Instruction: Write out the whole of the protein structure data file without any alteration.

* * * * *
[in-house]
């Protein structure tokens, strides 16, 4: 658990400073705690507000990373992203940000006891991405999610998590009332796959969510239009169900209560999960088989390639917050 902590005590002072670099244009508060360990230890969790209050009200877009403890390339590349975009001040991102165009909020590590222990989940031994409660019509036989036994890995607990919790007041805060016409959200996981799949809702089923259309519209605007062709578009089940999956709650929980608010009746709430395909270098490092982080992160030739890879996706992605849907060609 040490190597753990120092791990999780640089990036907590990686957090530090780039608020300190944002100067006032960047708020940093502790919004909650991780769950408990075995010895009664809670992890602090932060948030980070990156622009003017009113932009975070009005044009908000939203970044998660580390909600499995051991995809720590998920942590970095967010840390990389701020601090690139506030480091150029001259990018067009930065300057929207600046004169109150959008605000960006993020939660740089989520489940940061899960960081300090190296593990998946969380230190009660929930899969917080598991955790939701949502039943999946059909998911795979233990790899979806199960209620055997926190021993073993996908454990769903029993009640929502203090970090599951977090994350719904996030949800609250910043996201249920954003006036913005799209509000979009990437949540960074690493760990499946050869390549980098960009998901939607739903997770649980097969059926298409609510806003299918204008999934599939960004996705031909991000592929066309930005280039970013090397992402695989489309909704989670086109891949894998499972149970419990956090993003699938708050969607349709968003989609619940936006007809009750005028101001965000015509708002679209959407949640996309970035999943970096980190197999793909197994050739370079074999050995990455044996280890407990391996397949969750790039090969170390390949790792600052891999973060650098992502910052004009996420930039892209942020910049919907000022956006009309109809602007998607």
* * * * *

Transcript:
[in-house]
């Protein structure tokens, strides 16, 4: 658990400073705690507000990373992203940000006891991405999610998590009332796959969510239009169900209560999960088989390639917050 902590005590002072670099244009508060360990230890969790209050009200877009403890390339590349975009001040991102165009909020590590222990989940031994409660019509036989036994890995607990919790007041805060016409959200996981799949809702089923259309519209605007062709578009089940999956709650929980608010009746709430395909270098490092982080992160030739890879996706992605849907060609 040490190597753990120092791990999780640089990036907590990686957090530090780039608020300190944002100067006032960047708020940093502790919004909650991780769950408990075995010895009664809670992890602090932060948030980070990156622009003017009113932009975070009005044009908000939203970044998660580390909600499995051991995809720590998920942590970095967010840390990389701020601090690139506030480091150029001259990018067009930065300057929207600046004169109150959008605000960006993020939660740089989520489940940061899960960081300090190296593990998946969380230190009660929930899969917080598991955790939701949502039943999946059909998911795979233990790899979806199960209620055997926190021993073993996908454990769903029993009640929502203090970090599951977090994350719904996030949800609250910043996201249920954003006036913005799209509000979009990437949540960074690493760990499946050869390549980098960009998901939607739903997770649980097969059926298409609510806003299918204008999934599939960004996705031909991000592929066309930005280039970013090397992402695989489309909704989670086109891949894998499972149970419990956090993003699938708050969607349709968003989609619940936006007809009750005028101001965000015509708002679209959407949640996309970035999943970096980190197999793909197994050739370079074999050995990455044996280890407990391996397949969750790039090969170390390949790792600052891999973060650098992502910052004009996420930039892209942020910049919907000022956006009309109809602007998607």